Ask a doctor

Tummy Tuck to Correct Problems from Multiple Surgery Scarring?

Hi! My question is a little complicated. I have had several abdominal surgeries: 3 children/all c-section, 2 colon surgeries, hysterectomy, etc. My stomach (from the navel down) is a patchwork of scars. I experience alot of pain around my navel area, and was told it was possibly due to adhesions. Would a tummy tuck remove all of that and help me? If not, what do you recommend to help? I am very embarassed about my body. Thank you for your time!

Doctor Answers 27

Tummy tuck and removing scars

A tummy tuck will remove most of the scarring below your bely button.  There is always a small chance that your bely button might not be able to be preserved.  This procedure would really improve the appearance of your abdomen.  Best of luck.

Using an abdominoplasty to remove multiple lower abdominal scars

If all of your scars are from the umbilicus down then these can be converted to a low transverse scar.  This is not an uncommonly requested procedure and works quite well.  

Jeffrey Zwiren, MD
Atlanta Plastic Surgeon
4.5 out of 5 stars 12 reviews

Tummy tuck after multiple surgeries on the abdomen

You could have a great looking tummy after a tummy tuck with most of the old scars removed and a nice, flat result.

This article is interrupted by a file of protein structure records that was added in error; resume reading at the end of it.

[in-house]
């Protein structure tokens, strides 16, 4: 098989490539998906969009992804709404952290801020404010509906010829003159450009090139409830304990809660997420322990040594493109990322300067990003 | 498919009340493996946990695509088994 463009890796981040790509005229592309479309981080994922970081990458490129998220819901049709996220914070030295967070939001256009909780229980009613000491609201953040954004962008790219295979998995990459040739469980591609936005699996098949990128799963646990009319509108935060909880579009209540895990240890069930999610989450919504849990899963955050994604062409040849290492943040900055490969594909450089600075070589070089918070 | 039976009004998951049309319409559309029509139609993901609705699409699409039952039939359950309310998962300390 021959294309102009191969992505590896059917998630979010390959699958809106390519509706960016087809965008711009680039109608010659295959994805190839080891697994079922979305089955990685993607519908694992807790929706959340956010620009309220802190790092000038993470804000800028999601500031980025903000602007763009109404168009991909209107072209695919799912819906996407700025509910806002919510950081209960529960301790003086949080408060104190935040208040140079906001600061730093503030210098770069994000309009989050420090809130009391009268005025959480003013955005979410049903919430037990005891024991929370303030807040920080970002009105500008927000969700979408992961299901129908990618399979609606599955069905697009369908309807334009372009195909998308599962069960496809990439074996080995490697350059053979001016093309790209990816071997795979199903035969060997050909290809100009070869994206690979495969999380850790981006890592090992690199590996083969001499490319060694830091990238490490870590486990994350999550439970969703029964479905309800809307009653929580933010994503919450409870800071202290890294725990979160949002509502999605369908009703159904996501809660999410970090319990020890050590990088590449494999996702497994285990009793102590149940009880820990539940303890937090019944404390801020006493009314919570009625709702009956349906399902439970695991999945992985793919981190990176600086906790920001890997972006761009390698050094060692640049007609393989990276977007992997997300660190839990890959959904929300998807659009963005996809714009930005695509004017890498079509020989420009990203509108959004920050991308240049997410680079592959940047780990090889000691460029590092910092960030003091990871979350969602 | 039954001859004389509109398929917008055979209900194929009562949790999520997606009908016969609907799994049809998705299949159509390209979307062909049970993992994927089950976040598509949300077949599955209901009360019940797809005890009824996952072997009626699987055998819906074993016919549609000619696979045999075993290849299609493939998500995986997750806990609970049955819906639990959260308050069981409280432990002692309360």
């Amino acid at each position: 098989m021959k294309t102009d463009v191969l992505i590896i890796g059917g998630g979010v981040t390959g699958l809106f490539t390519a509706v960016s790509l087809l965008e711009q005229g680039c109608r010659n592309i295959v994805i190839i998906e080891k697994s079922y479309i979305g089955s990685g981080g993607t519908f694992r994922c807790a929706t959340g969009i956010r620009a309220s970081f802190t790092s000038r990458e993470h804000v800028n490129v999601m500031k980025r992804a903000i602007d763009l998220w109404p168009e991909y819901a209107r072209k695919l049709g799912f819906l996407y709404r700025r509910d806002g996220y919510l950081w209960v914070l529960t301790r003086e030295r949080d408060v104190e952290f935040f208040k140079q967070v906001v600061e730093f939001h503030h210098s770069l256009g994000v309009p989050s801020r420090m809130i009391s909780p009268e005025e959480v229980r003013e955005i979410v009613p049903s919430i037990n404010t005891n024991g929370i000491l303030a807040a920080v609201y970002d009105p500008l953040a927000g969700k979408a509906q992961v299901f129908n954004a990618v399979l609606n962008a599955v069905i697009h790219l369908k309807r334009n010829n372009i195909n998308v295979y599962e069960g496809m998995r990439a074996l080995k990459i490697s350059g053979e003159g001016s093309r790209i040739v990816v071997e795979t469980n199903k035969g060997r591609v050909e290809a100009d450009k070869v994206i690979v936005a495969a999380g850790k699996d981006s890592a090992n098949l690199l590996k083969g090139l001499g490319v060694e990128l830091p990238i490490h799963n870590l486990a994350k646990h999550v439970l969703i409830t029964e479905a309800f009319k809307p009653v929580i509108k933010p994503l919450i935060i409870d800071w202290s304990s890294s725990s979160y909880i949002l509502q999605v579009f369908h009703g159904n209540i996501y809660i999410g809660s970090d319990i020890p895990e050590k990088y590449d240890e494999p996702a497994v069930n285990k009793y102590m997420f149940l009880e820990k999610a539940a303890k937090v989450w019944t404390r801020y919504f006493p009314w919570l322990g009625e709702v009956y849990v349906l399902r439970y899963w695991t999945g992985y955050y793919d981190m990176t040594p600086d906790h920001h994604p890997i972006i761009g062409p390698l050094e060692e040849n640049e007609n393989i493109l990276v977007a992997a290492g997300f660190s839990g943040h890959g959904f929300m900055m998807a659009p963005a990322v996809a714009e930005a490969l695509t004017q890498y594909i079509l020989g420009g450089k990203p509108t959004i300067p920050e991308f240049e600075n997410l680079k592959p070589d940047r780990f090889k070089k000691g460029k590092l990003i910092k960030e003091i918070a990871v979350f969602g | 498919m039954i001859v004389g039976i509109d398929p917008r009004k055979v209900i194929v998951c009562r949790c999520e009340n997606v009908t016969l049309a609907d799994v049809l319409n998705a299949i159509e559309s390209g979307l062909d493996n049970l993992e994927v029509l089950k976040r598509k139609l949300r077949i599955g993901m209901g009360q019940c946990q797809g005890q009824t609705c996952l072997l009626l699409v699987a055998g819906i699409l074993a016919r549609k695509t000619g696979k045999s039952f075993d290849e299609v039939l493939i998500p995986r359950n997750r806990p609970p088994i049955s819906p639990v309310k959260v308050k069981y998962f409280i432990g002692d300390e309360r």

However, you need to lose weight first because from your photo you are not presently a good candidate. Also, the pain you experience, if it is from adhesions, will still likely be there becausde the TT doesn't go inside your abdomen to address anything inside.

Good luck!

Tummy Tuck and inside the belly Scarring

A tummy tuck (abdominoplasty) gives the best results in non-obese individuals who are at a stable weight and who do not plan on having more children. The operation will remove the skin and subcutaneous fat from the belly button to the pubis, flatten the tummy by putting the rectus (six pack) muscles together, narrow the waist and lift a sagging pubis.

But - the operation will do nothing for recurrent intraabdominal pain from presumed adhesions. If symptomatic (recurrent bouts of nausea and vomiting etc) they may need to be released surgically.

Peter A. Aldea, MD
Memphis Plastic Surgeon
5.0 out of 5 stars 78 reviews

Scars

Hello , thank you for presenting us your case . After all these surgeries it is where our work begins. The scars that are below your navel will be removed if you do a TT . Besides this great benefit the repair of the muscles of the abdminal wall can be made to get you a better figure.

Derby Sang, MD
Dominican Republic Plastic Surgeon
5.0 out of 5 stars 7 reviews

Abdominoplasty may remove your scars

For the right candidate, abdominoplasty can remove the skin below the umbilicus, stretching the upper abdominal skin down tight and flat.  If you are a candidate for this, abdominoplasty would likely remove the scars that are bothering you.  Your umbilical discomfort is a more difficult thing to predict.  Because the pathways generating your pain are complex, it is difficult to know whether changing the skin around the umbilicus will decrease or increase your discomfort.  A board certified plastic surgeon will likely be able to discuss your specific anatomy and provide you with a good expectation of how your body may be affected by an abdominoplasty.